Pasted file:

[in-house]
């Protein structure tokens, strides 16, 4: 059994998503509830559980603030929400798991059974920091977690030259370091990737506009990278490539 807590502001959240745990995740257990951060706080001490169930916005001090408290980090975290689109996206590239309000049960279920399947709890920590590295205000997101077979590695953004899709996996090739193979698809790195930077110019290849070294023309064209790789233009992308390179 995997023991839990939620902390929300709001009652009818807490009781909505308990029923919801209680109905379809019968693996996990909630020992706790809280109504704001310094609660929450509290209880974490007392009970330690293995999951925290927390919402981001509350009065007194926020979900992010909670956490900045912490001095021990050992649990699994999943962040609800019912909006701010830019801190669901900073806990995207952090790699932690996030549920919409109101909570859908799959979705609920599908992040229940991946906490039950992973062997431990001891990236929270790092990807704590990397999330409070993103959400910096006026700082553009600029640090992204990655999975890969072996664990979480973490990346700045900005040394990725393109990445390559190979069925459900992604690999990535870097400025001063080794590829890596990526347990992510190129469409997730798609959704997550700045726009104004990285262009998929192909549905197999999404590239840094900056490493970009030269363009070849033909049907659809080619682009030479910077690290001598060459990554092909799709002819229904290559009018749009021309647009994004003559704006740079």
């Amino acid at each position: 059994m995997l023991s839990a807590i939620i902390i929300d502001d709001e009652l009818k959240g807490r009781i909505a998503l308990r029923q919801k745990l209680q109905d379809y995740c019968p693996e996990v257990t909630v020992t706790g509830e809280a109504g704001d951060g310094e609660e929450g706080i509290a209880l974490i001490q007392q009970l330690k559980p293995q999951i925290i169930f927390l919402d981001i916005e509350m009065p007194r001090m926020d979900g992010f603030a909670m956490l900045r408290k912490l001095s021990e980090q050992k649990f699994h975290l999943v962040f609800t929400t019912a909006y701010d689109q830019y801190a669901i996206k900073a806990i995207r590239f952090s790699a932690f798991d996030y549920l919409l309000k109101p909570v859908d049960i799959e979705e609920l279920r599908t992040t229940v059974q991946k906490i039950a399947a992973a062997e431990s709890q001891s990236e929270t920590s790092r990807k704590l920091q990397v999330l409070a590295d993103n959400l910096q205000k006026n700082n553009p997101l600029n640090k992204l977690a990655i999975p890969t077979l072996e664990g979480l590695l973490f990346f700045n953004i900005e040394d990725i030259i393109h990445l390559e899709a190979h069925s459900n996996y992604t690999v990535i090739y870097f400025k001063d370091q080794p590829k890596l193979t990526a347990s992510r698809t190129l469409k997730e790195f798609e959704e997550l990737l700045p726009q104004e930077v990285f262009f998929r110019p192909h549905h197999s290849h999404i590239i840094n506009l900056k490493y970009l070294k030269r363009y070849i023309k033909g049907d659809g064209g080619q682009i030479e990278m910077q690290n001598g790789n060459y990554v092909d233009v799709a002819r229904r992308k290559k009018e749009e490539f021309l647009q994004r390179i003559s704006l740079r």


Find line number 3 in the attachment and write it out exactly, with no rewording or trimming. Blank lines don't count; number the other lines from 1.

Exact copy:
């Amino acid at each position: 059994m995997l023991s839990a807590i939620i902390i929300d502001d709001e009652l009818k959240g807490r009781i909505a998503l308990r029923q919801k745990l209680q109905d379809y995740c019968p693996e996990v257990t909630v020992t706790g509830e809280a109504g704001d951060g310094e609660e929450g706080i509290a209880l974490i001490q007392q009970l330690k559980p293995q999951i925290i169930f927390l919402d981001i916005e509350m009065p007194r001090m926020d979900g992010f603030a909670m956490l900045r408290k912490l001095s021990e980090q050992k649990f699994h975290l999943v962040f609800t929400t019912a909006y701010d689109q830019y801190a669901i996206k900073a806990i995207r590239f952090s790699a932690f798991d996030y549920l919409l309000k109101p909570v859908d049960i799959e979705e609920l279920r599908t992040t229940v059974q991946k906490i039950a399947a992973a062997e431990s709890q001891s990236e929270t920590s790092r990807k704590l920091q990397v999330l409070a590295d993103n959400l910096q205000k006026n700082n553009p997101l600029n640090k992204l977690a990655i999975p890969t077979l072996e664990g979480l590695l973490f990346f700045n953004i900005e040394d990725i030259i393109h990445l390559e899709a190979h069925s459900n996996y992604t690999v990535i090739y870097f400025k001063d370091q080794p590829k890596l193979t990526a347990s992510r698809t190129l469409k997730e790195f798609e959704e997550l990737l700045p726009q104004e930077v990285f262009f998929r110019p192909h549905h197999s290849h999404i590239i840094n506009l900056k490493y970009l070294k030269r363009y070849i023309k033909g049907d659809g064209g080619q682009i030479e990278m910077q690290n001598g790789n060459y990554v092909d233009v799709a002819r229904r992308k290559k009018e749009e490539f021309l647009q994004r390179i003559s704006l740079r």